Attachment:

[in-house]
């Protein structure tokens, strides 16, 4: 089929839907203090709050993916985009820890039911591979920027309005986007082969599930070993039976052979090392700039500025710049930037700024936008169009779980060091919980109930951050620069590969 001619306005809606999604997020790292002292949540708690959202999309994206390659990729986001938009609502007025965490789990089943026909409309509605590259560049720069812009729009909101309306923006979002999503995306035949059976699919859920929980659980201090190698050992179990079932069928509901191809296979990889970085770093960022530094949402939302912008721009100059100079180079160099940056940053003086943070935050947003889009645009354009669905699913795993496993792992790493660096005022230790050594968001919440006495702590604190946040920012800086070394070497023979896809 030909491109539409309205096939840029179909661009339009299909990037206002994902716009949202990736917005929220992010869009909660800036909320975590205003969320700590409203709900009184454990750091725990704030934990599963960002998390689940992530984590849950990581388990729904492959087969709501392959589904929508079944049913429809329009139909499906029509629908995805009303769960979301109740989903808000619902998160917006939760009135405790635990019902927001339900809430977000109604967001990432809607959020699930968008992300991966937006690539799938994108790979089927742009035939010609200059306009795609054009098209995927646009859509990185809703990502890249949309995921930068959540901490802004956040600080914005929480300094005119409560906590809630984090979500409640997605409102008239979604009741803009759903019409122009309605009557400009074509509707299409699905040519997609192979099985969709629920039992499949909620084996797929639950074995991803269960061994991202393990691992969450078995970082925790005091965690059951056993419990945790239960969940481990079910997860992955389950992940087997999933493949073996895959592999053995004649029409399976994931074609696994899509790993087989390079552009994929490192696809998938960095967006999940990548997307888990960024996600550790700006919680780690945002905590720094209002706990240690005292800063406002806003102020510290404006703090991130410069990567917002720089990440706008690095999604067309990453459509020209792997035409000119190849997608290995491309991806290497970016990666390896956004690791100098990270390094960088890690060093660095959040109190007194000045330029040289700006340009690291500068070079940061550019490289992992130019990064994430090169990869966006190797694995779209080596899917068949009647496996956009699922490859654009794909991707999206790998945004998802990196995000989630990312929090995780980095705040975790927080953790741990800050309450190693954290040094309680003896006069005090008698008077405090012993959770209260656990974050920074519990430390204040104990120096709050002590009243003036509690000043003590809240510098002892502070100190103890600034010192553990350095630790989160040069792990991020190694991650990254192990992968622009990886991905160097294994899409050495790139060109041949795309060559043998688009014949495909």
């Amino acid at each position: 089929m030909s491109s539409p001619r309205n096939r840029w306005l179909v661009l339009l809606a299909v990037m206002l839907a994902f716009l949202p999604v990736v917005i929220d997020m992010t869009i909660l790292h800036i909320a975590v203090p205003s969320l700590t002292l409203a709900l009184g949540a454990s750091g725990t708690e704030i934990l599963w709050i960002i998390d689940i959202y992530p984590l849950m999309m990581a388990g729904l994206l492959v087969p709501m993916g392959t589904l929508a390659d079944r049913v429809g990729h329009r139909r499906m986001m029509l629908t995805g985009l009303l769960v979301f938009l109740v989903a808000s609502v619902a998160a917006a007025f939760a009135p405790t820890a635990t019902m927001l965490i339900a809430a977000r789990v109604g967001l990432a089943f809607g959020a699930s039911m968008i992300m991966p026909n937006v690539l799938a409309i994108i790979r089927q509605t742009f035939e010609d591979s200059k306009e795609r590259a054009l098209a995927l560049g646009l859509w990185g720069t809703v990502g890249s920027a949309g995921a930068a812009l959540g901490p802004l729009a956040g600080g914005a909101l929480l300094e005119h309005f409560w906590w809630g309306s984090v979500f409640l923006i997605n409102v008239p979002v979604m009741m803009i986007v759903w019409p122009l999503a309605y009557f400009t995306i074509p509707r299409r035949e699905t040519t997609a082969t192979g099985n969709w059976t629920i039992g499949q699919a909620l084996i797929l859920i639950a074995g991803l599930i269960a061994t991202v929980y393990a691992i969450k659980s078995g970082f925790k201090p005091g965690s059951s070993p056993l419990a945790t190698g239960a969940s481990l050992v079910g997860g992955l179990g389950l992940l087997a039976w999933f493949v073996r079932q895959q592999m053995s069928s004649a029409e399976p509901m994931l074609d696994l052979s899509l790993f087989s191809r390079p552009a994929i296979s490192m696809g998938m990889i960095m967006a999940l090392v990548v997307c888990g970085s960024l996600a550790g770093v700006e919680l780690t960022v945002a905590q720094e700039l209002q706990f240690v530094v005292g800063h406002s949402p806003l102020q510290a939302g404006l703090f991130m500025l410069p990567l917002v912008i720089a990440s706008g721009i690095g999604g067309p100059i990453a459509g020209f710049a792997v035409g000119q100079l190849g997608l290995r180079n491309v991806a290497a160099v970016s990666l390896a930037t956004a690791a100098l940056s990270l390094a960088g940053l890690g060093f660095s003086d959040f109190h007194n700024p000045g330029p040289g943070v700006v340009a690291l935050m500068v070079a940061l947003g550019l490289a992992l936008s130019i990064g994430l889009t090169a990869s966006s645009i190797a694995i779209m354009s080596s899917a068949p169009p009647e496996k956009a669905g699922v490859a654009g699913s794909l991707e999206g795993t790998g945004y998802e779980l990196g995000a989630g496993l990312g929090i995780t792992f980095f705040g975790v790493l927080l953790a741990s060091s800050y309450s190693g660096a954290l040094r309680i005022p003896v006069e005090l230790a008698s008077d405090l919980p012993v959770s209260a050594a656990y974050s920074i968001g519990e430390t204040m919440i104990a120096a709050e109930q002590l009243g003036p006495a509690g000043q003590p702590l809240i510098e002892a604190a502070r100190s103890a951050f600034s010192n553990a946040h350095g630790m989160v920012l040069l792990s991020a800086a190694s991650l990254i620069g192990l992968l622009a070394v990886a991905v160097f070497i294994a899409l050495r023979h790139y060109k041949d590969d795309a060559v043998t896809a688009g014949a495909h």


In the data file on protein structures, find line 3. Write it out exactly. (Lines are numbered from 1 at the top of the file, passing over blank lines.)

């Amino acid at each position: 089929m030909s491109s539409p001619r309205n096939r840029w306005l179909v661009l339009l809606a299909v990037m206002l839907a994902f716009l949202p999604v990736v917005i929220d997020m992010t869009i909660l790292h800036i909320a975590v203090p205003s969320l700590t002292l409203a709900l009184g949540a454990s750091g725990t708690e704030i934990l599963w709050i960002i998390d689940i959202y992530p984590l849950m999309m990581a388990g729904l994206l492959v087969p709501m993916g392959t589904l929508a390659d079944r049913v429809g990729h329009r139909r499906m986001m029509l629908t995805g985009l009303l769960v979301f938009l109740v989903a808000s609502v619902a998160a917006a007025f939760a009135p405790t820890a635990t019902m927001l965490i339900a809430a977000r789990v109604g967001l990432a089943f809607g959020a699930s039911m968008i992300m991966p026909n937006v690539l799938a409309i994108i790979r089927q509605t742009f035939e010609d591979s200059k306009e795609r590259a054009l098209a995927l560049g646009l859509w990185g720069t809703v990502g890249s920027a949309g995921a930068a812009l959540g901490p802004l729009a956040g600080g914005a909101l929480l300094e005119h309005f409560w906590w809630g309306s984090v979500f409640l923006i997605n409102v008239p979002v979604m009741m803009i986007v759903w019409p122009l999503a309605y009557f400009t995306i074509p509707r299409r035949e699905t040519t997609a082969t192979g099985n969709w059976t629920i039992g499949q699919a909620l084996i797929l859920i639950a074995g991803l599930i269960a061994t991202v929980y393990a691992i969450k659980s078995g970082f925790k201090p005091g965690s059951s070993p056993l419990a945790t190698g239960a969940s481990l050992v079910g997860g992955l179990g389950l992940l087997a039976w999933f493949v073996r079932q895959q592999m053995s069928s004649a029409e399976p509901m994931l074609d696994l052979s899509l790993f087989s191809r390079p552009a994929i296979s490192m696809g998938m990889i960095m967006a999940l090392v990548v997307c888990g970085s960024l996600a550790g770093v700006e919680l780690t960022v945002a905590q720094e700039l209002q706990f240690v530094v005292g800063h406002s949402p806003l102020q510290a939302g404006l703090f991130m500025l410069p990567l917002v912008i720089a990440s706008g721009i690095g999604g067309p100059i990453a459509g020209f710049a792997v035409g000119q100079l190849g997608l290995r180079n491309v991806a290497a160099v970016s990666l390896a930037t956004a690791a100098l940056s990270l390094a960088g940053l890690g060093f660095s003086d959040f109190h007194n700024p000045g330029p040289g943070v700006v340009a690291l935050m500068v070079a940061l947003g550019l490289a992992l936008s130019i990064g994430l889009t090169a990869s966006s645009i190797a694995i779209m354009s080596s899917a068949p169009p009647e496996k956009a669905g699922v490859a654009g699913s794909l991707e999206g795993t790998g945004y998802e779980l990196g995000a989630g496993l990312g929090i995780t792992f980095f705040g975790v790493l927080l953790a741990s060091s800050y309450s190693g660096a954290l040094r309680i005022p003896v006069e005090l230790a008698s008077d405090l919980p012993v959770s209260a050594a656990y974050s920074i968001g519990e430390t204040m919440i104990a120096a709050e109930q002590l009243g003036p006495a509690g000043q003590p702590l809240i510098e002892a604190a502070r100190s103890a951050f600034s010192n553990a946040h350095g630790m989160v920012l040069l792990s991020a800086a190694s991650l990254i620069g192990l992968l622009a070394v990886a991905v160097f070497i294994a899409l050495r023979h790139y060109k041949d590969d795309a060559v043998t896809a688009g014949a495909h």